It's now clear that virtualized environments not only offer the opportunity to manage the data center more flexibly; they also offer a renegade administrator a more powerful avenue of attack. With virtualized environments, we can establish defenses in depth that far surpass what could be done in the physical world. But we are just getting used to this adaptable, shape-shifting world of virtual machines, and in some cases, we're creating greater exposures instead of mutually reinforcing protections in depth.
Take Shionogi, a North American subsidiary of a Japanese pharmaceutical firm. In July 2010, Jason Cornish, an IT staff member at Shionogi's operations in Atlanta, had a difference with his manager and resigned. A friend of 15 years at the company, who was not named in the court papers, advocated that he continue working for Shionogi as a contractor, due to his familiarity with its network, according to the case filed by the U.S. district attorney Paul Fishman in Newark, N.J.
Work channeled to Cornish stopped in September 2010, and later that month, Shionogi announced layoffs that affected Cornish's friend. On Oct. 1, the friend refused to turn over network passwords to the remaining Shionogi administrators, prompting his dismissal.
On Feb. 3, Cornish used a Shionogi user account, CVAULT, and a password accepted by the system to access a server where he had secretly installed a VMware vSphere client several weeks earlier. Shionogi operated a heavily virtualized infrastructure, and Cornish, working from a laptop that he had taken to a Wi-Fi-equipped McDonald's restaurant, proceeded to delete Shionogi's email, BlackBerry, order tracking, and financial management servers.
All in all, using the vSphere client to access vSphere's virtualization management console, Cornish with a single click systematically eliminated each virtual server on Shionogi's 15 virtualized hosts. While munching down the equivalent of a Big Mac and fries, Cornish eliminated the 88 virtual servers Shionogi depended on for its day-to-day business.
The fact that he was caught might lead you to think that Shionogi's defenses won out in the end, but it shows nothing of the sort.
His apprehension had more to do with the quick involvement of FBI Cyber Crimes teams, which existed in both Newark, where the attack took place, and Atlanta. The scene of the crime was the nearby Smyrna, Ga., McDonalds and the attack could be traced as coming from that site by tracing the attacker's IP address. Cornish was placed at the site a few minutes before the attack by his use of a credit card to make his $4.96 purchase. He must have been short of cash. Otherwise, his plan might have worked--and he might still be on the loose with no direct tie to $800,000 in damages to Shionogi.
It also helped that Shionogi discovered he had accessed its systems 20 times between the September layoffs and the Feb. 3 attack. They found the offending vSphere client and proceeded to build a case that lead to Cornish's Aug. 16 guilty plea. On Nov. 10, he will face a sentencing judge and be subject to up to 10 years in jail and a $250,000 fine.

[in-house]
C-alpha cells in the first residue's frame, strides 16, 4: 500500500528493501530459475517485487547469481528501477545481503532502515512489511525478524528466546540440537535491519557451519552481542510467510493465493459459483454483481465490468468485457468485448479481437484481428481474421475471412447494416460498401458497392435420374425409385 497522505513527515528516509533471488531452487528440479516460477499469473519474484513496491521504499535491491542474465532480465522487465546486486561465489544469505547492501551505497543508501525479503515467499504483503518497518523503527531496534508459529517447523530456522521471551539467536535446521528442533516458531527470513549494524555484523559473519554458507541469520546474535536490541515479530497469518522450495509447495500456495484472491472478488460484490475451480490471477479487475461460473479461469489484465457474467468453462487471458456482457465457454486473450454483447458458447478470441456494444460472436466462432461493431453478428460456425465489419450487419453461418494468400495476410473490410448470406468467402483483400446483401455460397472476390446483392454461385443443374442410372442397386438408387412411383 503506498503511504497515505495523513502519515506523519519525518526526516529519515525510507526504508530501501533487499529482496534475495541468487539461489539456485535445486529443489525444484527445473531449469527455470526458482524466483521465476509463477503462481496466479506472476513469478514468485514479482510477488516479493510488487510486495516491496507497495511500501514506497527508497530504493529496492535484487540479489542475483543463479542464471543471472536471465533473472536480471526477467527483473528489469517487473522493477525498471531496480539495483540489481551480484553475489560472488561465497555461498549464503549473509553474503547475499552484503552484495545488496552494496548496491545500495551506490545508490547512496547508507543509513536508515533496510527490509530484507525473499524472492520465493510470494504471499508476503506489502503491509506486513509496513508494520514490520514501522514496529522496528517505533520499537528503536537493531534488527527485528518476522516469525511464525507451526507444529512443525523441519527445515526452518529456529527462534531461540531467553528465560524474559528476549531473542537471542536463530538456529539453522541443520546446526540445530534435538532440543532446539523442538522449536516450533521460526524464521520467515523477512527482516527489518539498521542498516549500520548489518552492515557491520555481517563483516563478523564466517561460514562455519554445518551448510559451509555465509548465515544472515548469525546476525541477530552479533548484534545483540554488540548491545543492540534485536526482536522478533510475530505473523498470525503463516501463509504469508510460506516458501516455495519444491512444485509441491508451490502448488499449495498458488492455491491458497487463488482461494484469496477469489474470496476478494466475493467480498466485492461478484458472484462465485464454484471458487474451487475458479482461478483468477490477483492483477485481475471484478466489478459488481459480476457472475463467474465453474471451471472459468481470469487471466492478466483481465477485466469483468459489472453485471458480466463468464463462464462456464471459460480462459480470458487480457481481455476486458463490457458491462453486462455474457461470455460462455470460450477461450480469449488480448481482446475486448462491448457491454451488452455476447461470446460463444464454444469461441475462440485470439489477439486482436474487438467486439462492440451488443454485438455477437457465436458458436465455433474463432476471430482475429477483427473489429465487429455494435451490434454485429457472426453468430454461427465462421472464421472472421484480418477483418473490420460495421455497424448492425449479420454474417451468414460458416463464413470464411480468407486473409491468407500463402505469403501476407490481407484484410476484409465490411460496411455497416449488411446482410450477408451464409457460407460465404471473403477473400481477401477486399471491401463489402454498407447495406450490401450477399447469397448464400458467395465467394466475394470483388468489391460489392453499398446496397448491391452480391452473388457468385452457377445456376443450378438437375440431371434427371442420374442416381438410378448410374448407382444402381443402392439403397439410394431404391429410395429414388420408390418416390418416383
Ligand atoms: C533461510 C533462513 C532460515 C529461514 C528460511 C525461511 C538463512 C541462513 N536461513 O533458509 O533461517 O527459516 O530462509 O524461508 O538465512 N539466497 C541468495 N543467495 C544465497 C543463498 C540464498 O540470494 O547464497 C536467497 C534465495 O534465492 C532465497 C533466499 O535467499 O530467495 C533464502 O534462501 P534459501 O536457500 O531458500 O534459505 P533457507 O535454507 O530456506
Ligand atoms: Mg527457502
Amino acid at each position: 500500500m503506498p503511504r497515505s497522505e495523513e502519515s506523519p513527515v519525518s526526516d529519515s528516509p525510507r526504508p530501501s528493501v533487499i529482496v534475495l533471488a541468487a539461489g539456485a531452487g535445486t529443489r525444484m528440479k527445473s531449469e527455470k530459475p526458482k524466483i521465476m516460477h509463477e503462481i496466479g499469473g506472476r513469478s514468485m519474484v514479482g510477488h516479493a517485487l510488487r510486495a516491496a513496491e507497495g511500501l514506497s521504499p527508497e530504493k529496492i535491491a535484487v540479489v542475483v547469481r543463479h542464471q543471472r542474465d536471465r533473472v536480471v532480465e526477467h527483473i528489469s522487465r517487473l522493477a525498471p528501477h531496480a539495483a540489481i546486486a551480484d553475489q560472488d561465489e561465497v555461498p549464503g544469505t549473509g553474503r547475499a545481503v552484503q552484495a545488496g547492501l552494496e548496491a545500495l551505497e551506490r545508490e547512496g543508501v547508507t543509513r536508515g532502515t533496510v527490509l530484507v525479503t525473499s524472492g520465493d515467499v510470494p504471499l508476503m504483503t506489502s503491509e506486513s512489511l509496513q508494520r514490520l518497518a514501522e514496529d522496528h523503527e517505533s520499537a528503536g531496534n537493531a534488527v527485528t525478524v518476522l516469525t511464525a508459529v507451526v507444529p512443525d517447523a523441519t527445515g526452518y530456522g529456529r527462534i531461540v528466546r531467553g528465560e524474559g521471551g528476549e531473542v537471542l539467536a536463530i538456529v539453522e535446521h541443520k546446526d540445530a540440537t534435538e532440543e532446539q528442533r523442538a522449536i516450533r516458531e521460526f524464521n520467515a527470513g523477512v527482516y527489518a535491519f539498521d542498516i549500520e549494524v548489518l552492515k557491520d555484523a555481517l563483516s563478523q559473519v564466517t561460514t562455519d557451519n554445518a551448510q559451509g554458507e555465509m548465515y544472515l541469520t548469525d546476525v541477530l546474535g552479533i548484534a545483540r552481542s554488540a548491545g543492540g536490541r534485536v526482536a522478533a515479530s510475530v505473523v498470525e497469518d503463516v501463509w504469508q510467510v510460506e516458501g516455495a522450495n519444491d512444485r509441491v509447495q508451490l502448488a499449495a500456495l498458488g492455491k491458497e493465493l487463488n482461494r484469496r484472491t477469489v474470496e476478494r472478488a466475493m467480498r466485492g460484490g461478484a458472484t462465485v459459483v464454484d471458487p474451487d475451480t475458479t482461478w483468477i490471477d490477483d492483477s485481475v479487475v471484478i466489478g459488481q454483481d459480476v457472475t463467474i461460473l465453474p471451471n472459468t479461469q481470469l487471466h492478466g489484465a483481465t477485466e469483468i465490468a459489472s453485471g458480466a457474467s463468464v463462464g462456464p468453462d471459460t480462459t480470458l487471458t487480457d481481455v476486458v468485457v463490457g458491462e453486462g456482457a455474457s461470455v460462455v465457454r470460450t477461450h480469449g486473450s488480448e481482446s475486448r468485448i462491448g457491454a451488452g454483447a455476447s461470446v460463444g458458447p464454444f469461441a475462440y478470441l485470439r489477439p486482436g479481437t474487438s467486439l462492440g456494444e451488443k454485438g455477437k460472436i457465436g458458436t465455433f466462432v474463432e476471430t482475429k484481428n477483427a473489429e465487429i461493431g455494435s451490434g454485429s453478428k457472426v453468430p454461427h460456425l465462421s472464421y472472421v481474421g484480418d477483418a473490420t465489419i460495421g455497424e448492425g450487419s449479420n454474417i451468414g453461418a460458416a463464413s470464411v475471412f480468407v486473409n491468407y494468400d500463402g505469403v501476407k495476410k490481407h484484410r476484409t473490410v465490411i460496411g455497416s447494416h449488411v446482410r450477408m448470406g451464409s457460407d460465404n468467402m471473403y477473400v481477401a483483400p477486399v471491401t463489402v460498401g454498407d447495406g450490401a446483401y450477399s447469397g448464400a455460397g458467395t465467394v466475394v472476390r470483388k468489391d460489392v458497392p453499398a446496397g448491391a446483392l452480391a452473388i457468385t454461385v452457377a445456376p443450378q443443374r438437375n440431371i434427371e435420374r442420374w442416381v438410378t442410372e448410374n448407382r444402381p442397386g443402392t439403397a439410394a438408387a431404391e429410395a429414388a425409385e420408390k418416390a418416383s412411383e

But there's little comfort in justice being done in this case. Shionogi's procedures seem lax, and yet I know several instances where well-managed firms lost track of contractors who were periodically doing work for the company. Even in cases where former employees are swiftly expunged and contractors strictly monitored, every company struggles to protect itself against an inside job. The case against Cornish doesn't make clear where he obtained his working password. It's possible under the circumstances of this case that Shionogi took the correct action to protect itself from one disgruntled employee, then fell prey to another against whom no case could be made.
At a moment when IT staffs are being reduced, companies are particularly susceptible to inside jobs and much about this case smacks of an inside job.
Shionogi, however, might have followed the best practice of placing restrictions on IT administrator's privileges, restricting each to a set of defined servers. But Shionogi is not alone in assigning general privileges to trusted IT staff; doing otherwise sometimes means the people with the right skills can't access the right trouble spot. Shionogi might have set a software watchdog on who logged into which servers and who deleted servers, but many shops have no such protection in place capable of tracing a software event to a single individual.
What's truly interesting about the Shionogi case is not how quickly justice was done but how swiftly major damage was done--thanks to the management interface to the virtual environment. Shionogi was put out of business for several days until the virtual servers could be reconstructed and known, valid data reestablished.
I often get positive feedback on the amazing capabilities of IT managers in these emerging, virtualized data centers. But it would be wise to remember that with virtualization, it's not only the good guys who get "god-like" powers.
To see how VMware is extending its reach into data center operations, see VMware's Next Act: Operations Expert .